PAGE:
I am intrigued by the possibilities of online learning for my (high school) chemistry students, and was glad to stumble across your blog. Needless to say I shall be staying tuned. I would like to read more of the research you have linked to in the ‘Research Highlights’ section of the blog, but can’t seem to get two of the links to work (D.R. Garrison & M. Cleveland-Innes, (2005). Facilitating Cognitive Presence in Online Learning: Interaction is not Enough and Wang, Y. & Chen V. (2008). Essential Elements in Designing Online Discussions to Promote Cognitive Presence – A Practical Experience).
Would you, by any chance, be able to help me access these papers?
Thanks again for your blog, and in advance for any help you might be able to give me.
Thanks for your comment, and for highlighting the fact that the link is broken. The website for CoI has recently changed. Here is the new link: https://coi.athabascau.ca/
Glad you found it helpful!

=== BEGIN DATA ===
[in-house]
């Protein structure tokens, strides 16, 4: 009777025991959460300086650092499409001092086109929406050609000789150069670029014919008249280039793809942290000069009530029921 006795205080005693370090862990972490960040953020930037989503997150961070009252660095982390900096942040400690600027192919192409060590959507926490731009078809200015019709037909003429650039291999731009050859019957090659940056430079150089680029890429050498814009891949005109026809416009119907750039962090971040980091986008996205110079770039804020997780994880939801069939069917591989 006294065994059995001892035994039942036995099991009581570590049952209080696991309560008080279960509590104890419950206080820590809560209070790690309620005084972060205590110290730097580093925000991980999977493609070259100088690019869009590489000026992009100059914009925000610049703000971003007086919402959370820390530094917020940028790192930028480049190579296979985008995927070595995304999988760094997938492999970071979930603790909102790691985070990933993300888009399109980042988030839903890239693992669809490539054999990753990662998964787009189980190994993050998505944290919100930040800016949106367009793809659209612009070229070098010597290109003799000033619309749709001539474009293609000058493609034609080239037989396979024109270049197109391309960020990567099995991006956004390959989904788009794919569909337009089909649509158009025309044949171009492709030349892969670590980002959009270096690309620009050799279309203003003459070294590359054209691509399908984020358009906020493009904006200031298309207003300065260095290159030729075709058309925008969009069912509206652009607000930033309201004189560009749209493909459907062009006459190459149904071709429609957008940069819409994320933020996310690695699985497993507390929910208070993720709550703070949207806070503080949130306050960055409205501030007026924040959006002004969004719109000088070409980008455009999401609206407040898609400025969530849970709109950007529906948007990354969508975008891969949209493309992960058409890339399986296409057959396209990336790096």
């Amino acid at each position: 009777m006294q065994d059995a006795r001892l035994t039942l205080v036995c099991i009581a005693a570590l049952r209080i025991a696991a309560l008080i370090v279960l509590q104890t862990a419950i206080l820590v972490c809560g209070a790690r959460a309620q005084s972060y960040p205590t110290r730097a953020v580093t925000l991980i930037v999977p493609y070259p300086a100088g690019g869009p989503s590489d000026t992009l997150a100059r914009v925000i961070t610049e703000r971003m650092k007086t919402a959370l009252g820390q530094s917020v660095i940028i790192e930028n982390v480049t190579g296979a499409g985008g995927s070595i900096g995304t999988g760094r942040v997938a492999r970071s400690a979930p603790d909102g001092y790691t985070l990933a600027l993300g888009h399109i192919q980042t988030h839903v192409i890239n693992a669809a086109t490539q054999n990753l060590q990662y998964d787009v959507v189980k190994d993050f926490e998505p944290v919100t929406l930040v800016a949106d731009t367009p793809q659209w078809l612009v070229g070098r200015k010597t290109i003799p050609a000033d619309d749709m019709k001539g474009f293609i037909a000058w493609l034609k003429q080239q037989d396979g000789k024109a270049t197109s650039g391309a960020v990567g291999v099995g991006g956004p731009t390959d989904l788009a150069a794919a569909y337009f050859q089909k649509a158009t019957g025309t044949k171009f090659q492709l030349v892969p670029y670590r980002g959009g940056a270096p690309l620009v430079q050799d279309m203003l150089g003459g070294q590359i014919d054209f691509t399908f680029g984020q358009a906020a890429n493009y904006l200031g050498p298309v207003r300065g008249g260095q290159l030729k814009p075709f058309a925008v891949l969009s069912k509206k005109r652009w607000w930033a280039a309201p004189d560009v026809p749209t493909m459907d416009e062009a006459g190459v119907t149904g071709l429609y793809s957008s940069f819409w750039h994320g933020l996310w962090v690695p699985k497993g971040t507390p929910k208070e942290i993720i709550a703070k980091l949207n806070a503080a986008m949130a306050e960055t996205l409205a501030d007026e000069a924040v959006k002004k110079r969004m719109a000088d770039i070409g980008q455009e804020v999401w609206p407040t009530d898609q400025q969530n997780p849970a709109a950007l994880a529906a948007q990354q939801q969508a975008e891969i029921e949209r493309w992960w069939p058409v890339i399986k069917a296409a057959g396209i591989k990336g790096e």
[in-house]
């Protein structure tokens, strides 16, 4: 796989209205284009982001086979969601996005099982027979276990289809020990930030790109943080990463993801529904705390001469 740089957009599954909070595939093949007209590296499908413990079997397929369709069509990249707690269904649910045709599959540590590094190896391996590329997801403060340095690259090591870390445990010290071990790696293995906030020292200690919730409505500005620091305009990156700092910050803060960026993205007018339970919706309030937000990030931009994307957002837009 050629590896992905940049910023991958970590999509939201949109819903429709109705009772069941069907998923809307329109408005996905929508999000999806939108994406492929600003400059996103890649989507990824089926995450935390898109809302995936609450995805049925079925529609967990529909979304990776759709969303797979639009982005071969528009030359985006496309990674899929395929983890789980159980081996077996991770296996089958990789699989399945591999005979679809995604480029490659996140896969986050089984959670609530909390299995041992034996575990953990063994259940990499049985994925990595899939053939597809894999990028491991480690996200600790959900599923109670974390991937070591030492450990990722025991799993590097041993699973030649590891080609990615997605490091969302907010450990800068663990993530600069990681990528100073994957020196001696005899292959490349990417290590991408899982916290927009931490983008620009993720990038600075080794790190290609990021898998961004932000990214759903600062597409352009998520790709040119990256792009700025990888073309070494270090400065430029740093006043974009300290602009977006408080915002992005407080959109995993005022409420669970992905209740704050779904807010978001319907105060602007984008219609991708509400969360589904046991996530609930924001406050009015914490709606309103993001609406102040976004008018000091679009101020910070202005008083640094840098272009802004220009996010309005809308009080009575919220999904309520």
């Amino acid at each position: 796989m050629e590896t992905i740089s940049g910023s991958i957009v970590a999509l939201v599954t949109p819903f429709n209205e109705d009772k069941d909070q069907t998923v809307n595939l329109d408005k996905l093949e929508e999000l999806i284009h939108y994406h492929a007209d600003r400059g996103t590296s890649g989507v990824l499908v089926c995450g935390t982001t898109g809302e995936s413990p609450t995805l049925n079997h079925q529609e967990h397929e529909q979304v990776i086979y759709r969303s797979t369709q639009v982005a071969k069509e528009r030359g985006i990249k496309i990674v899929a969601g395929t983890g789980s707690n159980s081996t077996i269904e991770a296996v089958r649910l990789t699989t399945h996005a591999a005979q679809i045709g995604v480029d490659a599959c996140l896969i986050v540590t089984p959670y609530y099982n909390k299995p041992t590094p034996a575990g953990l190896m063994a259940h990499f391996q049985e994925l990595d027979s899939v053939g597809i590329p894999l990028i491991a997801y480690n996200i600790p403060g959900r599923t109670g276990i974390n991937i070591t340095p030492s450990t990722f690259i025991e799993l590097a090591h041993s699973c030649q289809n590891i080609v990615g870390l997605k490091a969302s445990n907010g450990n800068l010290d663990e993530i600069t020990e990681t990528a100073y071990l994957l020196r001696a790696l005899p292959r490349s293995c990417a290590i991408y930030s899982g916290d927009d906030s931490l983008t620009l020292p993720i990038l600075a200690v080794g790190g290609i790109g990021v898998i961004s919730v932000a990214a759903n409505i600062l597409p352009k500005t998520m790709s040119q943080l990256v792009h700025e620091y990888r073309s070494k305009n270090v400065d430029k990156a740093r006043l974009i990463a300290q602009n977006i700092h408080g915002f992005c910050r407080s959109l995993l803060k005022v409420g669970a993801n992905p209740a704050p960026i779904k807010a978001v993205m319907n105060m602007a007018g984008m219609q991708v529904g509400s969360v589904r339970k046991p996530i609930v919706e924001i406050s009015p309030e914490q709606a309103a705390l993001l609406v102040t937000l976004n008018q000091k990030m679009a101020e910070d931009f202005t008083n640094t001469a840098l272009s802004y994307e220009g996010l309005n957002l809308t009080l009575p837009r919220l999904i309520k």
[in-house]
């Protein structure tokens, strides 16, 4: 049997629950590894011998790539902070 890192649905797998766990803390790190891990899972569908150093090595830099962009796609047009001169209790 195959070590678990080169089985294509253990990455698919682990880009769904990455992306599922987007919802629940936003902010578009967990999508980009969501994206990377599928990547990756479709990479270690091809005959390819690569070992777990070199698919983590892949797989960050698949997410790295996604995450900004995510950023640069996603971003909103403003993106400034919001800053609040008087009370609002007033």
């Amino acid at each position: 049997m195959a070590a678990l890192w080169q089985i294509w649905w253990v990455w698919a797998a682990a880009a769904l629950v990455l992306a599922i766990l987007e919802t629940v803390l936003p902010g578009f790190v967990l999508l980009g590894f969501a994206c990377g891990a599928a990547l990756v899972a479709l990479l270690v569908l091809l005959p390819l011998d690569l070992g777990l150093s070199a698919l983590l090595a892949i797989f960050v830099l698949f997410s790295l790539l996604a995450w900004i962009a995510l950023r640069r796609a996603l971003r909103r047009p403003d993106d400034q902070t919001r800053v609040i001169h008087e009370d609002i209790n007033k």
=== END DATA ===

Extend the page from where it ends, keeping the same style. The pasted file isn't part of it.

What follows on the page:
Thanks for posting this information about critical thinking. I found the examples questions very helpful. As an instructor, students rely on your ability to facilitate learning by promoting solid critical thinking and analysis throughout the course. By asking thoughtful questions, a student can expand their learning as they dig deeper into the knowledge of each topic. Critical thinking doesn’t have to be complex, just meaningful.
You make an excellent point about students looking to their instructors for development — essentially pushing them to learn. Love your point that critical thinking doesn’t have to be complex, just meaningful! Thanks for your comment. Debbie
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This is a very Good Post. I really liked it. Thank You for sharing it Debbie.
So glad you found it valuable. Thanks for taking the time to comment!
Nice post Debbie…
I like the definition for “critical thinking”
We are into Gamified Learning. Please have a look at the ways we are implementing and leave the feedback.
This is my first post I’ve read from you, and I’ve got to say, I am impressed! It is informative, relevant, reliable, and best of all…interesting! I appreciate how you break down to the specifics of how to get the students thinking critically when it comes to online forums for the course.